Harry eating a lamb bone

Offering Cooked Food (and proteins)

Meat, Poultry, Seafood, Egg (animal/complete protein)

A lot of people like to offer their birds cooked mash or food made from boiled, steamed, microwaved or baked vegetables, and most birds thoroughly enjoy having this as an evening meal and lets face it, us bird nutters do enjoy spoiling our  birds by doing all this for them. But cooked mash is not a highly nutritious food. Once the veggies are boiled, microwaved, steamed or cooked in any other way they can lose a lot of their nutritional value, even if they’re steamed only slightly or blanched. Carrots are an exception. You need to cook carrot to release the carotenes. Carrots block cancer and lowers cholesterol. Raw carrot is very high in vitamin A however, don’t over cook the carrots or you will lose that nutrition. The carrots should only just be slightly steamed or blanched in hot water to release carotene.

Parrots who are hormonal or any adult/maturing parrot should not be offered mash or cooked foods. Offering this could encourage hormonal behaviours as well as destructive and behavioural problems. When they’re breeding they offer each other regurgitated food which is warm and mushy. Offering mash or warmed foods is similar to this so it can cause problems. As an alternative to cooking the veggies you can grate them. This will retain the nutritional value and it won’t be a mash, there will still be the crunch to it. You can also add a cooked egg and shell to it every now and then.

You can also make bird friendly fresh food recipes every now and then. Most birds do enjoy this & recipes can be found anywhere on the internet.

Cooked food or mash is not a natural food for them and it won’t hurt them to never have it. If you do offer it try and make it on an occasion only rather than on a regular basis. Cooking food however can benefit the fussy eater. Although the nutrition content is altered, the old saying cooking the vegetables to get them to eat it is better than them not eating any vegetables at all.

Here is more information on cooked food and why I don’t recommend you do it all the time.

These foods are very high in carbohydrates so should be fed as an occasional treat. Foods high in carbs also have the same effect as cooked, soft,mushy food in Eclectus Parrots have n=been known to display hormonal behaviour, so try to avoid these foods all together. If you have to offer, only as an occasional treat.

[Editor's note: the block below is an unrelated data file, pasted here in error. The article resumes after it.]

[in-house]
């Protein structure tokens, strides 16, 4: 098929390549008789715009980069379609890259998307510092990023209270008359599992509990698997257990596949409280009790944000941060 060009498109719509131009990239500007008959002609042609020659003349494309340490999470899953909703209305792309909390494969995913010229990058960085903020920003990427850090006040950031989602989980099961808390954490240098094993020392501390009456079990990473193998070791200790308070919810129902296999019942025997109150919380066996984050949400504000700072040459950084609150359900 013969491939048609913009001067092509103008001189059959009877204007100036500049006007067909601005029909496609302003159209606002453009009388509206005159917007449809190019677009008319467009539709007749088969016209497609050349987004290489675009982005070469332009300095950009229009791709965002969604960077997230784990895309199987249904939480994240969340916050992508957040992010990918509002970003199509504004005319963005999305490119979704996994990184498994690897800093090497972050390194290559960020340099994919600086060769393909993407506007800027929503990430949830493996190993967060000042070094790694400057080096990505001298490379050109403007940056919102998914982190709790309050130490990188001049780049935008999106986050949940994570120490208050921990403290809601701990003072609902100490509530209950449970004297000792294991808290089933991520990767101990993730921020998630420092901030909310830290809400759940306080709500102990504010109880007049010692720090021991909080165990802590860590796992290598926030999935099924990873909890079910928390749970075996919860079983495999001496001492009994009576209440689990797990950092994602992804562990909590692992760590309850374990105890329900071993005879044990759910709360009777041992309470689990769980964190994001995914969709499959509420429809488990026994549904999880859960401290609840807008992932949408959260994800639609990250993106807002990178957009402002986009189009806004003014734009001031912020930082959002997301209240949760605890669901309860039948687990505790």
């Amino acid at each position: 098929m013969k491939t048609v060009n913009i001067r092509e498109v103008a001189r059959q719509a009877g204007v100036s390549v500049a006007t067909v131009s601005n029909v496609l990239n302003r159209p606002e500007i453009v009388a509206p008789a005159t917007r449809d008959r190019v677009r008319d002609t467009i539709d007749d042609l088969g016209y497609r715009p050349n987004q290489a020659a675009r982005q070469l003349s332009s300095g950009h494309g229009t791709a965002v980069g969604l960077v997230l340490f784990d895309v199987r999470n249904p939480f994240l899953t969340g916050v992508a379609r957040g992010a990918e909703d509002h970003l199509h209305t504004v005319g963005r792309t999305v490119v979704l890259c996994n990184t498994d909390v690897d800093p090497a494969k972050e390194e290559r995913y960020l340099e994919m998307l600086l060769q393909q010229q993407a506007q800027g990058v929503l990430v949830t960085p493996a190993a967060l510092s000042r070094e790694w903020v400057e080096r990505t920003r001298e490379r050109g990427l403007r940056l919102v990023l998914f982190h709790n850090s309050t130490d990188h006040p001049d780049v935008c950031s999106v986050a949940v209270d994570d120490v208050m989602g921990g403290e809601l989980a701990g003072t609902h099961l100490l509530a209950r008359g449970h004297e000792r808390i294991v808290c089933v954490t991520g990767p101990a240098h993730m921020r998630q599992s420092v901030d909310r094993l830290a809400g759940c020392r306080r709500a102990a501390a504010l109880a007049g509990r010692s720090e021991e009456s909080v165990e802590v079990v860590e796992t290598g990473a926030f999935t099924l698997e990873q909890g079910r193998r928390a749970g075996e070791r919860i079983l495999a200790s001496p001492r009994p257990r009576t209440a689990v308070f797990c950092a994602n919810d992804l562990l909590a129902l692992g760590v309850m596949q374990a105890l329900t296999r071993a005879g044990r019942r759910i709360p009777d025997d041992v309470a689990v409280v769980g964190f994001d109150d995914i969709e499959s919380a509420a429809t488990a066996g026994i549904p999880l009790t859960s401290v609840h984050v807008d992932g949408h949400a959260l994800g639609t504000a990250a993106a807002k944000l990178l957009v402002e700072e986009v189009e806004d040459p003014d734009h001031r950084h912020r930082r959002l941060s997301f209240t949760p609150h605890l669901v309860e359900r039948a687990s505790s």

Proteins, Complete and Incomplete

Pasta, Bread and Rice (carbohydrates)

These foods are animal or complete proteins. Some parrot species need them more than others. Eclectus Parrots don’t need a great deal of this sort of protein. However, some complete protein is essential for them. In a single adult you can offer some about once a month. In fledging young, egg laying hens, breeders, moulting Eclectus parrots you can offer more as these are the times they require a little more than usual.

All meat, eggs and seafood should be well cooked and have nothing added to them. Pan fry with no oil or boiled.

You can read more about Complete and Incomplete Proteins at the bottom of the page

There is some controversy over fish. Fish contains mercury, both naturally and from pollutants and there are many people who refuse to offer fish for fear of heavy metal poisoning.

The largest fish are the ones who contain high levels of mercury. the smaller the fish, the less mercury in them and not ever fish will have mercury. Fish contains  high levels of Calcium, vit D, omega 3, phosphorus as well as other minerals, protein, is excellent for the heart (in both parrots and humans) and lowers the blood pressure. These compared to small amounts of mercury in my opinion out way the risks. The mercury content of portions sizes of fish are very slim, we’re talking about a piece of fish, not a whole fish. The bigger the fish, the more mercury content it will have, so go for the small fish when buying them. Crustaceans have the very least mercury content of all seafood and these are perfectly fine to offer your parrot as well. And shop for local fish. Local is usually at it’s freshest and less likely to be contaminated in any way.

There are two kinds of proteins, Complete (Animal) and Incomplete (Plant/Vegetable)

Vegetables, plants, sprouts, seeds, grains and legumes are an incomplete protein. Incomplete proteins lack in amino acids and are generally found in plant foods only.

Eggs, red meat, white meat, fish and chicken are animal proteins and are a complete protein. Complete proteins are a 'whole' protein, which is what parrots require. 

Quinoa Super food is said to be the only complete protein source from a plant. It is a food you can offer if you’re not comfortable offering your bird meats.

You can give any one Complete protein food to your parrot for their protein requirements, or you can combine some specific Incomplete proteins to make a whole or complete protein.

Quinoa is known commonly as a seed. It is a cereal and whole grain and is related to the Spinach and a food you can offer your parrots for whole or complete proteins instead of animal proteins such as meat. Meat certainly won’t hurt them but if you like to offer it then you do have another way of getting complete proteins into them. Quinoa has the 9 essential amino acids required to make the seed a complete protein.